Housing architects issue response to Building Better, Building Beautiful commission
A group of leading housing architects has called on housebuilders to offer greater choice and diversity as part of rising to the government’s challenge of building new homes that people want to live in and that existing communities find acceptable.
Responding to the government’s Building Better, Building Beautiful commission in a report entitled Distinctively Local, the four practices – HTA Design, Pollard Thomas Edwards, Proctor & Matthews and PRP – argue that boosting housing supply and building attractive homes requires new developments to be rooted in their local context.
The report says greater choice included offering a wider range of pre-designed homes and programmes of custom build, self-build and micro-development, while there should be a “balance between variety and uniformity”.
“Great places emerge from a creative response to context and diversity in the range of homes, not from a scattering of random styles,” the report said, while new homes should “adopt modern ways of making and digital crafts, while taking cues from our collective memory of ‘home’.”
The report’s authors said the 118-page document “responds directly and positively to the government’s Building Better, Building Beautiful commission and housing minister Kit Malthouse’s recent challenge to architects to help achieve Britain’s ambitious housing targets by ‘building the homes the next generation deserves’.”
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The report calls for a greater spread of developers and design teams to work on large schemes “working towards a shared vision and within an agreed framework, not striving for ‘look at me’ difference out of fear of sameness”.
With a nod towards those who want a more classical approach – and perhaps eschew modernity – the report says places should be able to mature over time: “The old places we love have evolved over generations of growth and change. Don’t try and emulate that overnight.”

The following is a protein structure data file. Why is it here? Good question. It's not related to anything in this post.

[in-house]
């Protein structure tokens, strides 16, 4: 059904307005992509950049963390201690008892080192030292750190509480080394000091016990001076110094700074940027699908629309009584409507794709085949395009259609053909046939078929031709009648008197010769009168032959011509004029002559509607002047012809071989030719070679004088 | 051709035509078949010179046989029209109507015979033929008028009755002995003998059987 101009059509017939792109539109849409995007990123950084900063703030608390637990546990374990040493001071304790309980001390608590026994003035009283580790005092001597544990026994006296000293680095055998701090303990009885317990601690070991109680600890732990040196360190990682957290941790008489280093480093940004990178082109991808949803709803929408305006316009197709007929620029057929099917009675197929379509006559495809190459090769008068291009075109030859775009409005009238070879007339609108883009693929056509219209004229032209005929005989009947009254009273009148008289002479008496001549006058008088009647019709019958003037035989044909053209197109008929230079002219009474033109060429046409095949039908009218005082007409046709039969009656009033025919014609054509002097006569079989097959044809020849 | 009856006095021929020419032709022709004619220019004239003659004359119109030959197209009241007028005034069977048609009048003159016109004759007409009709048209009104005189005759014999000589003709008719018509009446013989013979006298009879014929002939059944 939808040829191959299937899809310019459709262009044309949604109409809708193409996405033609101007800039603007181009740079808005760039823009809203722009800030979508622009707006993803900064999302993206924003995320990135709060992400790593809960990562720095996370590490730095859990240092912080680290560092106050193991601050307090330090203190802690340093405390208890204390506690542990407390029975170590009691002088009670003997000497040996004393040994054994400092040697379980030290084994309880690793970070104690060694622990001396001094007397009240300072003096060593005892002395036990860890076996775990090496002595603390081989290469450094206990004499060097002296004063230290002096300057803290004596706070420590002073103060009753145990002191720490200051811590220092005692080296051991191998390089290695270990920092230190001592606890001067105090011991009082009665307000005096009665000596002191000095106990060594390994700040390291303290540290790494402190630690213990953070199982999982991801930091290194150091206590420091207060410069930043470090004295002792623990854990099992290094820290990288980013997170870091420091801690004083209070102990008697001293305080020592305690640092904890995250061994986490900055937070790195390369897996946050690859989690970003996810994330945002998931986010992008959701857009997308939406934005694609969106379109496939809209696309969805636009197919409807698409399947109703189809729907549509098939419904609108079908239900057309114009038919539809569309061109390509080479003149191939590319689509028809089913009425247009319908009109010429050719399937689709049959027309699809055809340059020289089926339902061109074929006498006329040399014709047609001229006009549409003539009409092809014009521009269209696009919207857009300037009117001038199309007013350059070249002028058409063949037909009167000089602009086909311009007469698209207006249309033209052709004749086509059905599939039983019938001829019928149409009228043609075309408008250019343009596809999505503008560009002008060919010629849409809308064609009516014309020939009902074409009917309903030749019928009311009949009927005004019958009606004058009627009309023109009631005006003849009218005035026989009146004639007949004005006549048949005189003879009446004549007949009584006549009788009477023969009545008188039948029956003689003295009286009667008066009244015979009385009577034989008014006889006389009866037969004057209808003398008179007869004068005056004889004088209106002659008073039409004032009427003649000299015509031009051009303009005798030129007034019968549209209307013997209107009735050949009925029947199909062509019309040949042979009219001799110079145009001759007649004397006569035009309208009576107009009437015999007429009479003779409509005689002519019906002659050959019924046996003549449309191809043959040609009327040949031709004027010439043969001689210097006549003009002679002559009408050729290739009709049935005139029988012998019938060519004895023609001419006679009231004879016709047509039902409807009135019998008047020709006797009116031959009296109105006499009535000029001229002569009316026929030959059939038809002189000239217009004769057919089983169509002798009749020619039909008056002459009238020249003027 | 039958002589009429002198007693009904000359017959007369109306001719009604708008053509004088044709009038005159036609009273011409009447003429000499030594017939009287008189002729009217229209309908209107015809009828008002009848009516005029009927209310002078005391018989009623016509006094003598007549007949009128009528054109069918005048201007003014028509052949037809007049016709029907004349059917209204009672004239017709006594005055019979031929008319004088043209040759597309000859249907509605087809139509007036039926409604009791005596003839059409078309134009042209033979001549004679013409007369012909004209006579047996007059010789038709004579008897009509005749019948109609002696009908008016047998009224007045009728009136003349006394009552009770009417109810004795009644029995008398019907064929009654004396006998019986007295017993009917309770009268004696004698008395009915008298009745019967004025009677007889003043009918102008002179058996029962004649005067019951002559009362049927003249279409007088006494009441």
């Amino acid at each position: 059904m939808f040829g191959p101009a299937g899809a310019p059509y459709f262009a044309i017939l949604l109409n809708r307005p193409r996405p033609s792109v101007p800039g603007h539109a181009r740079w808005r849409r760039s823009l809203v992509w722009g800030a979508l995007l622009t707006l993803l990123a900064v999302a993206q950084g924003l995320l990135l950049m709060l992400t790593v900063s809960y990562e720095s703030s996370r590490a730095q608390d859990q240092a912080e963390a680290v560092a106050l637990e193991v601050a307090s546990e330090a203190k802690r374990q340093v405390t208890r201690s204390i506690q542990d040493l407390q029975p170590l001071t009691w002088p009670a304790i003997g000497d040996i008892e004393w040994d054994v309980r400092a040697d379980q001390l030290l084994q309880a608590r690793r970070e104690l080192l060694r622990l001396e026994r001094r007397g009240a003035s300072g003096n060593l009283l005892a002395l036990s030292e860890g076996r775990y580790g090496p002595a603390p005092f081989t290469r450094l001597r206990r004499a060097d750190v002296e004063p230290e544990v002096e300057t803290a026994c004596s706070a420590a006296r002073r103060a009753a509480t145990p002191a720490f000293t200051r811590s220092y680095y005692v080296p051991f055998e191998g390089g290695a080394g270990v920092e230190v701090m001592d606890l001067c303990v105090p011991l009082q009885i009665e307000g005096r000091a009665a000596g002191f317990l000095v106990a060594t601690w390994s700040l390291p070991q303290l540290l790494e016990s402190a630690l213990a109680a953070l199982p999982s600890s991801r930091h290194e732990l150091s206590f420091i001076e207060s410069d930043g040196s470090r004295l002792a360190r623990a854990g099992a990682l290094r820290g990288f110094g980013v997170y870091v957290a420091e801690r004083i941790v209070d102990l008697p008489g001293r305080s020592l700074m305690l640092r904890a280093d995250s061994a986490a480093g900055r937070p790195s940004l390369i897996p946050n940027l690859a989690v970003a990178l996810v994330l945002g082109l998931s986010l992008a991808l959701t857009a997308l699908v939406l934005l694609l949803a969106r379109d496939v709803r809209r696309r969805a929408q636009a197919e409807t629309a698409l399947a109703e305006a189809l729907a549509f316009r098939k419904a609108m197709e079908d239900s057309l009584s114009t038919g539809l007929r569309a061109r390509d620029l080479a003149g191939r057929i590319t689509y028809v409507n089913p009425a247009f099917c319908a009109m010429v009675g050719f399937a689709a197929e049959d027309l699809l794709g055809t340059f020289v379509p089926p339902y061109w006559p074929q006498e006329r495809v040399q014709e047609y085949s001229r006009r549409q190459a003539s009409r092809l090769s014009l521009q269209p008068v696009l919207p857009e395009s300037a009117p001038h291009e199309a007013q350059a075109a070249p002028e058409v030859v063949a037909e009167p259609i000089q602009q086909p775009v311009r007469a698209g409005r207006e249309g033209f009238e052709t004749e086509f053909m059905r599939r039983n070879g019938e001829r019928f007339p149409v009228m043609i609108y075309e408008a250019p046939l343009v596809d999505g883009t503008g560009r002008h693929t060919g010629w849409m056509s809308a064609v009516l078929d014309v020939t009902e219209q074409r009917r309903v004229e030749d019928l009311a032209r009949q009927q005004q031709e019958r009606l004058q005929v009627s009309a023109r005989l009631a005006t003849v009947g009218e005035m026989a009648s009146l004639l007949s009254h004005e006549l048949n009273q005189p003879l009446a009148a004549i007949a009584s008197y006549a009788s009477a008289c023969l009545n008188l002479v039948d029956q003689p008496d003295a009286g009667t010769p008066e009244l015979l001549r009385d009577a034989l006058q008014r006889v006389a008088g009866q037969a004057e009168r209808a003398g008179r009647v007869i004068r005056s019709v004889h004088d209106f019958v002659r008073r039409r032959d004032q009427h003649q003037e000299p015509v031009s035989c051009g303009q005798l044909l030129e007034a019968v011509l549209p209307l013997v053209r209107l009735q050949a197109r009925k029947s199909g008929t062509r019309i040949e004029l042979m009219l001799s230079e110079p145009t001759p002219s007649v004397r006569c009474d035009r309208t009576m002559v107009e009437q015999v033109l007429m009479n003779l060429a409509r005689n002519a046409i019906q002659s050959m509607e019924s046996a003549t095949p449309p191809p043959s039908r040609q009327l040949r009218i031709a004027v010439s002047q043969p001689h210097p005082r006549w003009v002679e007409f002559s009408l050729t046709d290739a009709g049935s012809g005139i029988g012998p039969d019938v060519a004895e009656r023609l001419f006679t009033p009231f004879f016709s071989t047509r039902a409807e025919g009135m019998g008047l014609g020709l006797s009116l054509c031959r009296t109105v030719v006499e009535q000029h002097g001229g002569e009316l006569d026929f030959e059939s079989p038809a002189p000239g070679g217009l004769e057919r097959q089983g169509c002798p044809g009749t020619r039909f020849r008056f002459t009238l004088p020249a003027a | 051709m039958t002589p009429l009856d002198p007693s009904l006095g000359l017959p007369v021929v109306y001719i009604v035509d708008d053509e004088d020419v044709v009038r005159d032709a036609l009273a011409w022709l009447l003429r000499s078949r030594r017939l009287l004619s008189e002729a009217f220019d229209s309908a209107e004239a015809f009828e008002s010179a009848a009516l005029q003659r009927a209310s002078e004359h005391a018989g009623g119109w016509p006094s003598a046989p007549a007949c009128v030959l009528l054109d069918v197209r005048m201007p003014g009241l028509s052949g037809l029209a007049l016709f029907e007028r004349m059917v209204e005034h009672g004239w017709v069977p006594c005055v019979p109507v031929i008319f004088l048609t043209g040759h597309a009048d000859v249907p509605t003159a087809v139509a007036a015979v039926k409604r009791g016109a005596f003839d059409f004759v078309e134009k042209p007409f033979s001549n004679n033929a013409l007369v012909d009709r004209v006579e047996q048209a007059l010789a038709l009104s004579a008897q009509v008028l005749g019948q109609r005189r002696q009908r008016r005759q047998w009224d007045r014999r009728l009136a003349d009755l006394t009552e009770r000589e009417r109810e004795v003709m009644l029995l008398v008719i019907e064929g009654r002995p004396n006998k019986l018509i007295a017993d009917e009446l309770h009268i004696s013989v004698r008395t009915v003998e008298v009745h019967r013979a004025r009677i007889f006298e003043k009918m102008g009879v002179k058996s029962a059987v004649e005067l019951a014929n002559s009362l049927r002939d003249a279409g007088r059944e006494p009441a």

Citing a number of case studies, including the PRP-designed Ninewells scheme in Cambridge (pictured), the report’s authors said they had set out to “show in more detail ‘what good looks like’.”
Simon Bayliss, managing director of HTA Design, said that while the group welcomed the government’s focus on quality, successful housebuilding and placemaking “involves much more than a simple stylistic preference”.
The Building Better commission’s brief is to take views from a range of stakeholders but ultimately the government wants to see new housing developments “meet the needs and expectations of communities, making them more likely to be welcomed, rather than resisted, by existing communities”.
Bayliss said: “Designing and building homes that respond to local context can be more thoughtful than architectural style alone.
“If we can look beyond this then we can start to foster a positive perception of new developments, which can in turn make the planning process a smoother journey. This will have a real impact in boosting housing supply.”